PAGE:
Very soon we all realised that the usual workflows didn’t work for us anymore. Instead we took a more simultaneous, interdisciplinary approach, even on the construction site. In the process, our network grew exponentially. Everyone needed additional support in crucial situations. There were so many experts involved, and all of them had to interact and cooperate…it was a very complex setup.



What did you take away from this experience?

BK: BK: First of all, we learned so many substantial things. I was lucky enough to have worked on several complex projects in Germany before, so I knew early on what was ahead of us. The most fascinating situations for me where those aha moments when we realised that we had reached a new level yet still had such a long way to go. Times when you ask yourself: Should I keep my head down or hold it up high? It was particularly impressive to see the passion and capacity of a team like this. Such an endeavour requires a big team with a big heart.

What does breathing mean to you?

LE/BK: LE/BK: To breathe consciously. To become aware that all beings are connected with each other. When you share a room with someone, for example, you also share the air you breathe: You breathe in what the other person breathes out. It means to really become aware that we interact with the people, with our surroundings on this level. And to realise how much information is stored in air – from nutrients to pollutants.


Your favourite place in Austria?

LE: The Gesäuse mountain range. We went there for research on forest ecotypes for the pavilion. The landscape is so raw and clear…and not crowded.


Any type of food or drink you couldn’t live without?

BK: Good air.
LE: Apples and carrots. We brought them from Graz to the construction site in Milan in our suitcases.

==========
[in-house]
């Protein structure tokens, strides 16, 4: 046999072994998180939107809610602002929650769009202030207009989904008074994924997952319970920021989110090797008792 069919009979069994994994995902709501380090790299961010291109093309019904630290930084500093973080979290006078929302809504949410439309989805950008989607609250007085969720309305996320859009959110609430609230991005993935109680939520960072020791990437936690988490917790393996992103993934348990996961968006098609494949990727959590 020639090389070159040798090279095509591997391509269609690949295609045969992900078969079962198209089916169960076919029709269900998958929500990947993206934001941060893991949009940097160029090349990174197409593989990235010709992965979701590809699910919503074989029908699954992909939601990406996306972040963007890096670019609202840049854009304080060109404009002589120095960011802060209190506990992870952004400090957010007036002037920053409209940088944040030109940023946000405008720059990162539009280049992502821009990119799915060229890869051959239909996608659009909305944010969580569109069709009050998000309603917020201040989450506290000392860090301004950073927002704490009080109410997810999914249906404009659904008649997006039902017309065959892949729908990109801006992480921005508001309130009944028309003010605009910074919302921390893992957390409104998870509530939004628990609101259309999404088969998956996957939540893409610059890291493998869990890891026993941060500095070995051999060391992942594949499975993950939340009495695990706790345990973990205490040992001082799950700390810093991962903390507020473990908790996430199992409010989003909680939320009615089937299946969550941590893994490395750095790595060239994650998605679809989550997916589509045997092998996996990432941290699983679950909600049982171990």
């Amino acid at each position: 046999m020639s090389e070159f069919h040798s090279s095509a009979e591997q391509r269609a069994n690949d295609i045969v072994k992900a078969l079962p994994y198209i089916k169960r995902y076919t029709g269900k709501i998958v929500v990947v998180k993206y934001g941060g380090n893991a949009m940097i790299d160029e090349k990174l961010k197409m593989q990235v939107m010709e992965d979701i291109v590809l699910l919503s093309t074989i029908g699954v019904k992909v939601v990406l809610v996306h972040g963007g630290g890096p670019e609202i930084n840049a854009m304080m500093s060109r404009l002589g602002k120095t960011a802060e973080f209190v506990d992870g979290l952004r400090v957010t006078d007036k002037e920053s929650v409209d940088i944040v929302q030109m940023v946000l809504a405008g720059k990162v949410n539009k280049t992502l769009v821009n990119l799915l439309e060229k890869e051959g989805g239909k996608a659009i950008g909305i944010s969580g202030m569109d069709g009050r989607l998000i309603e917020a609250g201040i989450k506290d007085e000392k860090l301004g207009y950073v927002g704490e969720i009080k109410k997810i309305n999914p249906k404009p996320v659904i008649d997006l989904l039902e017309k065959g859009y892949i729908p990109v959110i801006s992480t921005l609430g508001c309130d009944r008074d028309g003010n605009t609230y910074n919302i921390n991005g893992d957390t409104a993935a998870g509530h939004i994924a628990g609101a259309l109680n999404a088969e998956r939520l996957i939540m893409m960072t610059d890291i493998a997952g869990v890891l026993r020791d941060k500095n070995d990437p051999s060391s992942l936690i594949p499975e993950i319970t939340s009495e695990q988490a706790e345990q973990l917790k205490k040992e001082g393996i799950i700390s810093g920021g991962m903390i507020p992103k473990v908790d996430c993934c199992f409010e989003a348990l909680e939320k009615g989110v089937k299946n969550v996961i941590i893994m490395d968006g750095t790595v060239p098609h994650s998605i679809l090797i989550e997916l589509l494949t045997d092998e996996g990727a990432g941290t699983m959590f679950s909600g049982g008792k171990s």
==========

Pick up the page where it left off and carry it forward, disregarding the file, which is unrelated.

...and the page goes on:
One good reason, besides the pavilion, for visiting the Expo in Milan?

LE: I think the Expo is a really important source of inspiration if you consider all the tasks we face for the future as a global community. During the construction of the pavilion we were able to witness the different approaches to the Expo’s theme “Feeding the World. Energy for Life.” This was really exciting. I think it’s this diversity, this interplay of nations that’s the real charm of a world exhibition.


Is there something particular you want to achieve with the pavilion? What do you want people to take with them?

LE/BK: An awareness of how important air is. What such a piece of forest can do. This is something you can really feel in the pavilion. When people come in they are filled with wonder, although it’s just a normal forest.
It’s quiet, pleasantly cool, it’s smells like a forest – this creates this atmosphere, a very emotional moment. We deliberately decided against illuminated displays to encourage a more conscious interaction with nature. We are less and less in touch with our sensory perception.




And how can we incorporate this awareness into our daily lives?

LE: A better understanding which makes us act more consciously on things like: What food do I buy? Where does my power supply come from? Whose politics do I support? How much do I use my car? Very basic things, that contribute a lot to protect our biosphere.